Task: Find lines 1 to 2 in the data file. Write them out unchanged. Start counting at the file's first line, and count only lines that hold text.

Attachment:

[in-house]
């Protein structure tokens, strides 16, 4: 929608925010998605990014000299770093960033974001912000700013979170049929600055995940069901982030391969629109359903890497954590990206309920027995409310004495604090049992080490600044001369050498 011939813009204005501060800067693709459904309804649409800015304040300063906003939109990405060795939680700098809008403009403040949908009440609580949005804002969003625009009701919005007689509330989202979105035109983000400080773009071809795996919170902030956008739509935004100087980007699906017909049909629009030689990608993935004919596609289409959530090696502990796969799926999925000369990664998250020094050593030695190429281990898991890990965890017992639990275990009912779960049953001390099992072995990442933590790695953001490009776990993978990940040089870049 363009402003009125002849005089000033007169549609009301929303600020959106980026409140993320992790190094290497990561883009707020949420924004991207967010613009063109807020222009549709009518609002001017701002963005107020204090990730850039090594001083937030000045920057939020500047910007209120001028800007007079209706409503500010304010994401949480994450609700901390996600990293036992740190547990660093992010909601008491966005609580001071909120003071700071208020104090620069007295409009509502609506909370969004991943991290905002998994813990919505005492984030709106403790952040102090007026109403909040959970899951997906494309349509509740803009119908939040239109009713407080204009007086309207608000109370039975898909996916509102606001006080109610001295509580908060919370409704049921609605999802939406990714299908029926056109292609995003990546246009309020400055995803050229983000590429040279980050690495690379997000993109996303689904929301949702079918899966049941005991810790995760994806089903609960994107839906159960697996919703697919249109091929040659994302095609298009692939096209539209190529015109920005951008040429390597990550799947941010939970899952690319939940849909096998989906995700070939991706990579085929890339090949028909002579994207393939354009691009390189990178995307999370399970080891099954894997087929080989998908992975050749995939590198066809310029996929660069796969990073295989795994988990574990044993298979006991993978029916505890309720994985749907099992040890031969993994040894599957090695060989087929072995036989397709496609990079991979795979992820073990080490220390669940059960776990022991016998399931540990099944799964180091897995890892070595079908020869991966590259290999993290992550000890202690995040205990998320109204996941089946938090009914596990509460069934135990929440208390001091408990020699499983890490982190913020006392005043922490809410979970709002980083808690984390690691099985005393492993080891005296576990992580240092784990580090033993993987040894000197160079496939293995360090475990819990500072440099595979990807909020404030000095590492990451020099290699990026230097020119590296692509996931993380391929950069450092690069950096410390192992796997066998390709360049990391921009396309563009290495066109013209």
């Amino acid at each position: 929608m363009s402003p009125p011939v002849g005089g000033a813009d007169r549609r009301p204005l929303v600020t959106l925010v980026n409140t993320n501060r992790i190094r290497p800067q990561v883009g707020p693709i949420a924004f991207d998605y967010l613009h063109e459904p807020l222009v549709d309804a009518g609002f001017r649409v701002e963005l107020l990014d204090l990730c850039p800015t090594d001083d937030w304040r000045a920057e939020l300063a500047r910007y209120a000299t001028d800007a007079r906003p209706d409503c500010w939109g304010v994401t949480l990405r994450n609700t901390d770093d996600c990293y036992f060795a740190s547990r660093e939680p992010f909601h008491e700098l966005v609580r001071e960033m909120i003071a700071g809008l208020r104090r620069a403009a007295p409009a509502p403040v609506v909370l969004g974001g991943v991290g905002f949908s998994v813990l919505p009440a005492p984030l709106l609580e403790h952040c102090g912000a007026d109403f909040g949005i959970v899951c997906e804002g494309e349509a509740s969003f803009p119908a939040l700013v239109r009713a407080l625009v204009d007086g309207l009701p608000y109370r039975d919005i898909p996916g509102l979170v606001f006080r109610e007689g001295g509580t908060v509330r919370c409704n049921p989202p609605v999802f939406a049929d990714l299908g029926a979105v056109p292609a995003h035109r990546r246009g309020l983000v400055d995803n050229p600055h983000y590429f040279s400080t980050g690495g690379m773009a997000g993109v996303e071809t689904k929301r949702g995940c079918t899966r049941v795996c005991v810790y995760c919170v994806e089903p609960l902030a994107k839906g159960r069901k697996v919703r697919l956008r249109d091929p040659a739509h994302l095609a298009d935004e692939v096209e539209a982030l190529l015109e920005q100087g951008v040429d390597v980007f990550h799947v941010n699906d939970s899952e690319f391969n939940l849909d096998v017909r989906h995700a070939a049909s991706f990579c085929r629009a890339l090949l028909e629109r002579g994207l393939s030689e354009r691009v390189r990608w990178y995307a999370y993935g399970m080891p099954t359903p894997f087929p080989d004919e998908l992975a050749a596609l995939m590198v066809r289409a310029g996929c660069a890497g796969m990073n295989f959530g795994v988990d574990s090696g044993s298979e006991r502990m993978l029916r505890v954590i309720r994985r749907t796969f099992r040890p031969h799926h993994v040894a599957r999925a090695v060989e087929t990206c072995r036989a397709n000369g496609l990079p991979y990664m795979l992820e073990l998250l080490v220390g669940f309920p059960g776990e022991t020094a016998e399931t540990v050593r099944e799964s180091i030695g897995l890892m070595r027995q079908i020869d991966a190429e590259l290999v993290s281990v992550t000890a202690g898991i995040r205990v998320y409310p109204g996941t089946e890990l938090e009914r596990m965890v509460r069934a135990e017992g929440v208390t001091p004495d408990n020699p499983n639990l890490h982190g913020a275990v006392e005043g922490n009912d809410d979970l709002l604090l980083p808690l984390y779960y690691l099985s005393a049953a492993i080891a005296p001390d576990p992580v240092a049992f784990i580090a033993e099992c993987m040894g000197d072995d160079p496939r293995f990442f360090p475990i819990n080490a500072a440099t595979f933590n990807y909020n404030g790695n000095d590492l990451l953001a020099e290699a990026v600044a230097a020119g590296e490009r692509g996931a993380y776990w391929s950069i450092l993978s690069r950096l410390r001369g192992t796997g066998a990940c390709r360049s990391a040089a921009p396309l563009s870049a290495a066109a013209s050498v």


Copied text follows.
[in-house]
């Protein structure tokens, strides 16, 4: 929608925010998605990014000299770093960033974001912000700013979170049929600055995940069901982030391969629109359903890497954590990206309920027995409310004495604090049992080490600044001369050498 011939813009204005501060800067693709459904309804649409800015304040300063906003939109990405060795939680700098809008403009403040949908009440609580949005804002969003625009009701919005007689509330989202979105035109983000400080773009071809795996919170902030956008739509935004100087980007699906017909049909629009030689990608993935004919596609289409959530090696502990796969799926999925000369990664998250020094050593030695190429281990898991890990965890017992639990275990009912779960049953001390099992072995990442933590790695953001490009776990993978990940040089870049 363009402003009125002849005089000033007169549609009301929303600020959106980026409140993320992790190094290497990561883009707020949420924004991207967010613009063109807020222009549709009518609002001017701002963005107020204090990730850039090594001083937030000045920057939020500047910007209120001028800007007079209706409503500010304010994401949480994450609700901390996600990293036992740190547990660093992010909601008491966005609580001071909120003071700071208020104090620069007295409009509502609506909370969004991943991290905002998994813990919505005492984030709106403790952040102090007026109403909040959970899951997906494309349509509740803009119908939040239109009713407080204009007086309207608000109370039975898909996916509102606001006080109610001295509580908060919370409704049921609605999802939406990714299908029926056109292609995003990546246009309020400055995803050229983000590429040279980050690495690379997000993109996303689904929301949702079918899966049941005991810790995760994806089903609960994107839906159960697996919703697919249109091929040659994302095609298009692939096209539209190529015109920005951008040429390597990550799947941010939970899952690319939940849909096998989906995700070939991706990579085929890339090949028909002579994207393939354009691009390189990178995307999370399970080891099954894997087929080989998908992975050749995939590198066809310029996929660069796969990073295989795994988990574990044993298979006991993978029916505890309720994985749907099992040890031969993994040894599957090695060989087929072995036989397709496609990079991979795979992820073990080490220390669940059960776990022991016998399931540990099944799964180091897995890892070595079908020869991966590259290999993290992550000890202690995040205990998320109204996941089946938090009914596990509460069934135990929440208390001091408990020699499983890490982190913020006392005043922490809410979970709002980083808690984390690691099985005393492993080891005296576990992580240092784990580090033993993987040894000197160079496939293995360090475990819990500072440099595979990807909020404030000095590492990451020099290699990026230097020119590296692509996931993380391929950069450092690069950096410390192992796997066998390709360049990391921009396309563009290495066109013209």